By Brink Lindsey
The argument I make in Human Capitalism raises uncomfortable questions across the ideological spectrum – and the corresponding philosophical spectrum as well. I’ll start by reviewing how my analysis confounds some of the prevailing assumptions of both libertarians and progressives, then I’ll turn to a broader challenge for liberalism, whether classical or high.
Since I’m a libertarian, let me pick on my own side first. I’ll identify a couple of implications of my book that are likely to make my confreres nervous.
Inequality matters. Libertarians typically feel like they’re on the defensive when the subject of inequality comes up, and they tend to react by minimizing its importance. Growth and opportunity are what we should care about, not equal outcomes. Indeed, inequality is a corollary of freedom: people with different abilities and preferences will naturally diverge in terms of socioeconomic achievement.
Of course BHL types, with their explicit commitment to social justice, should have no problem with the proposition that inequality matters – or, more precisely, certain kinds of inequality can matter under certain circumstances. Yes, the very concept of social justice gives most libertarians heartburn – and, I’ll admit, it’s not a turn of phrase that comes trippingly off my tongue. But if you’re any kind of contractarian, and I am, you recognize that a society’s policies and institutions should be judged on how well they work for everybody. So if one group in society is thriving while the rest lack vital opportunities or are failing to take advantage of those that are available, it makes sense to sit up, take notice, and look carefully at whether current policies and institutions need to be altered.
The ability to exercise personal responsibility isn’t something we’re born with. The idea of personal responsibility is central to the libertarian social vision: people should be free to make their own choices, and they should bear the consequences of choices. Yet nobody is born with the capacities necessary for reasoned choice: those capacities develop during childhood – i.e., during a time when no one believes we are fully responsible for our actions. So if the experiences of childhood have a big influence over how well we are able to make choices, and those experiences are totally outside our control, isn’t it a big problem when the conditions under which some people develop are flatly inconsistent with the robust personal responsibility we want to impute to them in adulthood?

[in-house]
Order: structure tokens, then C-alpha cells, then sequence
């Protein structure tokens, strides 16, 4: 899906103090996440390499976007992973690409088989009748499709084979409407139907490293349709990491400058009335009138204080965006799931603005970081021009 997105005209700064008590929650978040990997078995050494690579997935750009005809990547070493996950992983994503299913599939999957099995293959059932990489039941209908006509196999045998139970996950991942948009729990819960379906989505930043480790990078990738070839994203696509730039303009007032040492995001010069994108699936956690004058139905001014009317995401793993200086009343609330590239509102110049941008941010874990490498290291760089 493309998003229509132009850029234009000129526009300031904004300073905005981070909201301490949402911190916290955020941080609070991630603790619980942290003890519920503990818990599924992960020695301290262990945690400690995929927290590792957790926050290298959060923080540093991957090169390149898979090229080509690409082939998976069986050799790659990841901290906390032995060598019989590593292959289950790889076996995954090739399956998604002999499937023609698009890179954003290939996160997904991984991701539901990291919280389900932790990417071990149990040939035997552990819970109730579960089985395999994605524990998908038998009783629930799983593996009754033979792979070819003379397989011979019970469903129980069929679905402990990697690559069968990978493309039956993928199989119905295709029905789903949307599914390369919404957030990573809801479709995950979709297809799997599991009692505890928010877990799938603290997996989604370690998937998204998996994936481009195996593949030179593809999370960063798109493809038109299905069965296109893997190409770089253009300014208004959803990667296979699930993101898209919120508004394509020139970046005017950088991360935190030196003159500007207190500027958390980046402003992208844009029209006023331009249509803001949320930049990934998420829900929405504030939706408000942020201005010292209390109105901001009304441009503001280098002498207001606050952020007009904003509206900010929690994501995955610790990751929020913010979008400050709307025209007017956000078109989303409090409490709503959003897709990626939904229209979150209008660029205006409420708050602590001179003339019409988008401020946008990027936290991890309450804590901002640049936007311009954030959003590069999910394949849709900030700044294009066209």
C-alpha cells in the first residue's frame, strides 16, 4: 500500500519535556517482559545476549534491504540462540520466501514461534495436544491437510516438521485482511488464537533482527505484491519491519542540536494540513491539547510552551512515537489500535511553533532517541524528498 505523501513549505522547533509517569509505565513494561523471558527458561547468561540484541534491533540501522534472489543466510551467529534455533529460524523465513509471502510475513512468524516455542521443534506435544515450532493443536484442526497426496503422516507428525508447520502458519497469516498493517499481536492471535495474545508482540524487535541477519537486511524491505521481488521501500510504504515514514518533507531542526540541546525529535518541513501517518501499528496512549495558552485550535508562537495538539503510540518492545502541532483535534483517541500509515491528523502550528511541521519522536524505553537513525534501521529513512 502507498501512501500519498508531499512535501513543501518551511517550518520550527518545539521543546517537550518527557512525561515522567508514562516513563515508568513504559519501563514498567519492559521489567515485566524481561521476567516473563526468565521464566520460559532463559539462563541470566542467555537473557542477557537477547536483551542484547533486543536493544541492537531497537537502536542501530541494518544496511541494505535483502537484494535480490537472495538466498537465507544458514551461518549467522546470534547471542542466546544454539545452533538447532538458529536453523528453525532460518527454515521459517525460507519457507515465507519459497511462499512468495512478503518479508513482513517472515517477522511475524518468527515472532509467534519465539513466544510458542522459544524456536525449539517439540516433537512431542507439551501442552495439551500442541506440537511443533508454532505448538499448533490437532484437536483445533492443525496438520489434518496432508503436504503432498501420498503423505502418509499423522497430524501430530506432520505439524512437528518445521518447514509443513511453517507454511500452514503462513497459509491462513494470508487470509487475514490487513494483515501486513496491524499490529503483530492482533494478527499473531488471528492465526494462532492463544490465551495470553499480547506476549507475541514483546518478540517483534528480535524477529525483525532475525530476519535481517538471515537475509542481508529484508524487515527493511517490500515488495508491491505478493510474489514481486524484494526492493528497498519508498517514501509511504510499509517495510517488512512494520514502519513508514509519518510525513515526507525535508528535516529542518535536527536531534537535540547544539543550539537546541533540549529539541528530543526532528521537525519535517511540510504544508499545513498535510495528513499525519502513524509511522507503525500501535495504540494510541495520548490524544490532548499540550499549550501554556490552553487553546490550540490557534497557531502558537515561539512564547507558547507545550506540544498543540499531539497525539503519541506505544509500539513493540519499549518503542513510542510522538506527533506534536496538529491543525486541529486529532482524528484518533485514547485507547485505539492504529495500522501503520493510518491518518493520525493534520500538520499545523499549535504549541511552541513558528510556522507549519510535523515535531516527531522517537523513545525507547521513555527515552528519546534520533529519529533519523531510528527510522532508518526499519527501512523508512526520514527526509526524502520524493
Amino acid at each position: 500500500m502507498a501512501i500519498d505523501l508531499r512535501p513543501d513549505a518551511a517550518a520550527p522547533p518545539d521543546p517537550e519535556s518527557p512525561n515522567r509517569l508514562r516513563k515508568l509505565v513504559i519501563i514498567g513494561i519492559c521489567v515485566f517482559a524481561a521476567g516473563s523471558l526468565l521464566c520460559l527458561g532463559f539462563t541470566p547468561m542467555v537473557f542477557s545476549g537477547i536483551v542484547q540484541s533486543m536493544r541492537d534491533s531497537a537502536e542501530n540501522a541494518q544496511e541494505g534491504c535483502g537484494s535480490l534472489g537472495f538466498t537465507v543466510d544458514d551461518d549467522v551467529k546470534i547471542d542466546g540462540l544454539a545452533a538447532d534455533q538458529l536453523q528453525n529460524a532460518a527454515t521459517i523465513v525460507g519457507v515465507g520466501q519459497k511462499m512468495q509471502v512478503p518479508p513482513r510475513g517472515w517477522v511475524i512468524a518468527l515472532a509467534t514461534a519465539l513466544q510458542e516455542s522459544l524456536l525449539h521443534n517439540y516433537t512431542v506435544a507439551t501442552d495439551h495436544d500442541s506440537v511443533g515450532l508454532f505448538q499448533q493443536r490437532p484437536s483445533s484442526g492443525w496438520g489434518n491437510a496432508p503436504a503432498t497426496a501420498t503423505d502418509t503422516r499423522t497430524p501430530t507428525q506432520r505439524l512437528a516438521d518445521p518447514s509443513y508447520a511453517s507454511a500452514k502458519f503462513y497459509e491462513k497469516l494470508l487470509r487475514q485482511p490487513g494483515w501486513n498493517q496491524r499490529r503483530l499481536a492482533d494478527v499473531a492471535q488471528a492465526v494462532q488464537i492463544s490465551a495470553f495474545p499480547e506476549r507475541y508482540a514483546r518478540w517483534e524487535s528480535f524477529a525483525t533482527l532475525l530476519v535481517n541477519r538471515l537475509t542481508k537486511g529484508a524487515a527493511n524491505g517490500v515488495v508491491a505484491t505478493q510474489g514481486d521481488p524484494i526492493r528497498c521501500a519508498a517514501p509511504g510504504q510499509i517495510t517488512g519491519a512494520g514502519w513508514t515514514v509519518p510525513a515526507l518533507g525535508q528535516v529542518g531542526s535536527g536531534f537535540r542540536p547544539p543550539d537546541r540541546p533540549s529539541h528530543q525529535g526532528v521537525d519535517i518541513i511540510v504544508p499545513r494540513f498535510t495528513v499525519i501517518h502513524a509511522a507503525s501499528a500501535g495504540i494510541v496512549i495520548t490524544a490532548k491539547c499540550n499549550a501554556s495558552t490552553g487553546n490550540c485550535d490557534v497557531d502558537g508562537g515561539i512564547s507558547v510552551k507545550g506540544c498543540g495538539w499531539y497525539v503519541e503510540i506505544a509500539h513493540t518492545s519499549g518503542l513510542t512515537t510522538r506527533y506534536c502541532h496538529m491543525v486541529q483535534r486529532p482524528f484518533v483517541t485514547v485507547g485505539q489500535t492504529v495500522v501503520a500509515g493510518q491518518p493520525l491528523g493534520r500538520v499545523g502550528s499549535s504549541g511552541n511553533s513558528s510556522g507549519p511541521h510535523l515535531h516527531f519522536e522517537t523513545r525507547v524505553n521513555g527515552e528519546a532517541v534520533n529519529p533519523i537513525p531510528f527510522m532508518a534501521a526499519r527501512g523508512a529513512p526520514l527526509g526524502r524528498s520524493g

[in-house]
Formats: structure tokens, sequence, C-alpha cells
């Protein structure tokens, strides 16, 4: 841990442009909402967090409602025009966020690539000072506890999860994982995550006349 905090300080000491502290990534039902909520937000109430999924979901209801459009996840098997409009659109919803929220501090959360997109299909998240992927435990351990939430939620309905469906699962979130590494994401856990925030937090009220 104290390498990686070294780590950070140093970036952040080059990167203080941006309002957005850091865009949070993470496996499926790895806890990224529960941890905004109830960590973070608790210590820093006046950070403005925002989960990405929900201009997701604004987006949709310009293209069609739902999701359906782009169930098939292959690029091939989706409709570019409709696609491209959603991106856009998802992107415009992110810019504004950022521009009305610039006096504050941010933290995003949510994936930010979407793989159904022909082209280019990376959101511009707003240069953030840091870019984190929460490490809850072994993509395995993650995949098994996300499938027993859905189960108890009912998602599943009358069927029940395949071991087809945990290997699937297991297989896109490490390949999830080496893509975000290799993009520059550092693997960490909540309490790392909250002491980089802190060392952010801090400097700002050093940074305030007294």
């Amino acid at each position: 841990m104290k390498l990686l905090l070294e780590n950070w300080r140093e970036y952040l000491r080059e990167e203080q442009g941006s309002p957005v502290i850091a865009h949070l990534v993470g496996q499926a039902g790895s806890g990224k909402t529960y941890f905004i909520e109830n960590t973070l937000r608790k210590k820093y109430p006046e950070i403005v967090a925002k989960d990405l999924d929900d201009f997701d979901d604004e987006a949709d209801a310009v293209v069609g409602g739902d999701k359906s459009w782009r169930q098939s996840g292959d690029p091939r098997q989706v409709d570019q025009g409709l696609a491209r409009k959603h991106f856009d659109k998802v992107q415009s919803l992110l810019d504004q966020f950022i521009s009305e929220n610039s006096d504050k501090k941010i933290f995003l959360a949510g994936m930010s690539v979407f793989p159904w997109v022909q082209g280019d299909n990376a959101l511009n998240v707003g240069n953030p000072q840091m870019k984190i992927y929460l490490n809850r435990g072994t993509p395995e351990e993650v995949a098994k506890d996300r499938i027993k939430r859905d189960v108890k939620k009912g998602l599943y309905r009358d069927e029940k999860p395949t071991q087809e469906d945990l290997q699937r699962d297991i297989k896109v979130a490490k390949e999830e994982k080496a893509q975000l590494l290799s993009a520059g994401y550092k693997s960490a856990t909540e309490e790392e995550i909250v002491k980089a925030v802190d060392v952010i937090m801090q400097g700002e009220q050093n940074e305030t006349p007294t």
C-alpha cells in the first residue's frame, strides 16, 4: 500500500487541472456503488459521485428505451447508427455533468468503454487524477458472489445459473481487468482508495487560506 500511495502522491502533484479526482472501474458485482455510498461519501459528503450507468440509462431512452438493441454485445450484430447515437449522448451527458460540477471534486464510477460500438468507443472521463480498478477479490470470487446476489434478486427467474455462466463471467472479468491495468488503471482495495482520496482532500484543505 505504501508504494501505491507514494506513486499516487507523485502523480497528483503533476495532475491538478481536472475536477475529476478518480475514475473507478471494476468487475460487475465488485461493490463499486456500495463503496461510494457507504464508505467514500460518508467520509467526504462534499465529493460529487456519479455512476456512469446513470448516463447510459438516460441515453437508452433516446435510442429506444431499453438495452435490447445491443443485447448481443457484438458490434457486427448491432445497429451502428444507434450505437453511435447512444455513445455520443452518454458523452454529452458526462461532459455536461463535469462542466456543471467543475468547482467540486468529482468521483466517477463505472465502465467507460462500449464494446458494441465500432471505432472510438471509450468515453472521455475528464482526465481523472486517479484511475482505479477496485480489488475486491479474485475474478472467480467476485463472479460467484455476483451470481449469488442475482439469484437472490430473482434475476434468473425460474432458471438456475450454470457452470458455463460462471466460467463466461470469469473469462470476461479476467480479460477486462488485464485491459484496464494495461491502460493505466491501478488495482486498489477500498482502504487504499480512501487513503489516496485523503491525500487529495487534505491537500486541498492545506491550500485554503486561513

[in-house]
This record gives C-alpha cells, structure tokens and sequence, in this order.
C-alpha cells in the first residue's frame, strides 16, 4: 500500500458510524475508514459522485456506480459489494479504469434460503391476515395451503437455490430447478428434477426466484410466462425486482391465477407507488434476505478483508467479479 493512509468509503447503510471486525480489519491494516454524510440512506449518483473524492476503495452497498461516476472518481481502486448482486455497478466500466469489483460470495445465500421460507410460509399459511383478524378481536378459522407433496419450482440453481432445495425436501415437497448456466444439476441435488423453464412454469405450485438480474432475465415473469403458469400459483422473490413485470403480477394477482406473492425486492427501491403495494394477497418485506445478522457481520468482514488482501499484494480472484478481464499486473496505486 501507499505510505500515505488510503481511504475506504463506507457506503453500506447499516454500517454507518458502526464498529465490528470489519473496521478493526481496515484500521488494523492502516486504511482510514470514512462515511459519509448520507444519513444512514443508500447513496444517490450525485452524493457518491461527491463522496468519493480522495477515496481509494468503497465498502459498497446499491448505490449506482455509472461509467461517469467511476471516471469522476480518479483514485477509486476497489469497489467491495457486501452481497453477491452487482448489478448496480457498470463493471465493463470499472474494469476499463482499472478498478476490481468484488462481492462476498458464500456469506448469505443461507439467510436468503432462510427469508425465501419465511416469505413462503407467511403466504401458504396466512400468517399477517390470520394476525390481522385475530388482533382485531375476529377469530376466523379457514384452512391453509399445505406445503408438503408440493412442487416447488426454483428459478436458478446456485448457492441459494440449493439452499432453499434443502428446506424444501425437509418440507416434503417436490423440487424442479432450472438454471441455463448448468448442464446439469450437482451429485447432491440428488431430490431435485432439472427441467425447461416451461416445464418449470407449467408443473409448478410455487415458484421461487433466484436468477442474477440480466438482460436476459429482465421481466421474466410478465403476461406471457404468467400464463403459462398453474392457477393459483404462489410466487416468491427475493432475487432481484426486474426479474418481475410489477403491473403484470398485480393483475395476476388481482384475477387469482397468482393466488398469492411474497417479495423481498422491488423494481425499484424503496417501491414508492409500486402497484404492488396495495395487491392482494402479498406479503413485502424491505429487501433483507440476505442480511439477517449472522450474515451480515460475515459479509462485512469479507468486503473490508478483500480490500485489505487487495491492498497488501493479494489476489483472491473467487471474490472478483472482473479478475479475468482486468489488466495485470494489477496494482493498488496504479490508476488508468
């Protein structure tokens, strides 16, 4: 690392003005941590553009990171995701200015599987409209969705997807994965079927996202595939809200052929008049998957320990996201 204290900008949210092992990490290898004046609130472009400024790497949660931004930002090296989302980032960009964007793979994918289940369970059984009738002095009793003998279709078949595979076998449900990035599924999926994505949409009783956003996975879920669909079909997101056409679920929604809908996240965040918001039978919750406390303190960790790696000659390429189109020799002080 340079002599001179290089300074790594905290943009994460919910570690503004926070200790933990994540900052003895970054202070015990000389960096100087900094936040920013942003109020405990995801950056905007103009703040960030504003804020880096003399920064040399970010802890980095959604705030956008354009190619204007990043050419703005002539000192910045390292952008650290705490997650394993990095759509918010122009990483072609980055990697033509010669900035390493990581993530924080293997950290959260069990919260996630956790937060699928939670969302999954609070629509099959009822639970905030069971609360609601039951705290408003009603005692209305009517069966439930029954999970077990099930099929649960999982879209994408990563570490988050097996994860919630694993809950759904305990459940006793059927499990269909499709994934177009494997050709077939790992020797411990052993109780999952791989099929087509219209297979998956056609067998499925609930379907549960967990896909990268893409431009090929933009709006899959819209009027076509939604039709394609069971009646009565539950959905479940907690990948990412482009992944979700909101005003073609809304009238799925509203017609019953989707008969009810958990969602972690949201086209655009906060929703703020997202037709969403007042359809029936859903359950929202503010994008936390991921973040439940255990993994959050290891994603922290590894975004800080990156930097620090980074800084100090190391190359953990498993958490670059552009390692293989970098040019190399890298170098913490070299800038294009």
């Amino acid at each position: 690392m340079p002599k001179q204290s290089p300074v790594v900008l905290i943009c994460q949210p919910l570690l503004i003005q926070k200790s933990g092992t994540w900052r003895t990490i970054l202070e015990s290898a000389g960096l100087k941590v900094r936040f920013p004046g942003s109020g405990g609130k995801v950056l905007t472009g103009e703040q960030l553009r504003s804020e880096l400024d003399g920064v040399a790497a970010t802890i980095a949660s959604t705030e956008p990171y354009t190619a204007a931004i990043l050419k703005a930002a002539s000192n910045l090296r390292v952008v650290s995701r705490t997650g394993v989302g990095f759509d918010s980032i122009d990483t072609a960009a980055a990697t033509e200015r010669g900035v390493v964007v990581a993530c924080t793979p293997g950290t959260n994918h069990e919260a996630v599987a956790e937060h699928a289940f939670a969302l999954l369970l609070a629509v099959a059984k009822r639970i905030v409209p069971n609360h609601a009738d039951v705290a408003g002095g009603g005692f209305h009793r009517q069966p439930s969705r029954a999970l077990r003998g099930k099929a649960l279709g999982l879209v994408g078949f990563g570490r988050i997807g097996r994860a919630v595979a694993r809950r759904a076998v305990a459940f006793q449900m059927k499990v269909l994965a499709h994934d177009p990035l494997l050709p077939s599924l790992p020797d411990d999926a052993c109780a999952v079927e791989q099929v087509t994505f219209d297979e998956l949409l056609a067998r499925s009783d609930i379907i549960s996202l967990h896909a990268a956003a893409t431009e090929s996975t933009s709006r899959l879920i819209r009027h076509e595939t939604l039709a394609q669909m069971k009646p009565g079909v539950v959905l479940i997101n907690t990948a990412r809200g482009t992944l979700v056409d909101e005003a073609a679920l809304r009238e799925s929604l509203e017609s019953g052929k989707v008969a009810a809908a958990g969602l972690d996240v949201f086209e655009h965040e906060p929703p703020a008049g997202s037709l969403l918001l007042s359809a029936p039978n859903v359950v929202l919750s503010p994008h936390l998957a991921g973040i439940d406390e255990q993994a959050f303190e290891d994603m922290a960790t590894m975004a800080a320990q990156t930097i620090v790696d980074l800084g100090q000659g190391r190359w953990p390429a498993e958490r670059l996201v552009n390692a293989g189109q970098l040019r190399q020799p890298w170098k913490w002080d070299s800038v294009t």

This is just another way of saying that childhood doesn’t fit well into libertarians’ rights-based framework. Most libertarians will insist that our rights, properly understood, are all negative, and that positive rights don’t make any sense because they necessarily impinge on other people’s negative rights. But what about children? Unless you bite the bullet and argue that children are basically the personal property of their parents (which some libertarians have done – ugh), you have to concede that children have positive rights to care and nurture. How far do those rights extend? Are the concepts of child abuse and child neglect invariant or do their contents vary with changing social conditions? And what are the proper remedies when parents fail to care properly for their children?
Okay, time to pivot and make life difficult for my progressive friends.
Blaming capitalism for rising class-based inequality amounts to shooting the messengers. Progressives typically see the rise of class-based income inequality as a failure of free markets. Workers aren’t getting their fair share anymore; the wealthy are absconding with too much of the joint social product. But what exactly is the market failure? Labor markets are pretty good approximations of the textbook version of perfect competition: lots of suppliers, lots of customers. How then are the prices being generated by those markets systematically flawed? And what has changed in labor markets during recent decades to make them less competitive and less efficient? Please don’t say that inequality of bargaining power (now no longer compensated for to the same degree as in the past by powerful private-sector labor unions) is a market failure. Individual, non-unionized managers and professionals are able to strike sweet deals with huge corporations every day. Lack of collective bargaining is not a market failure.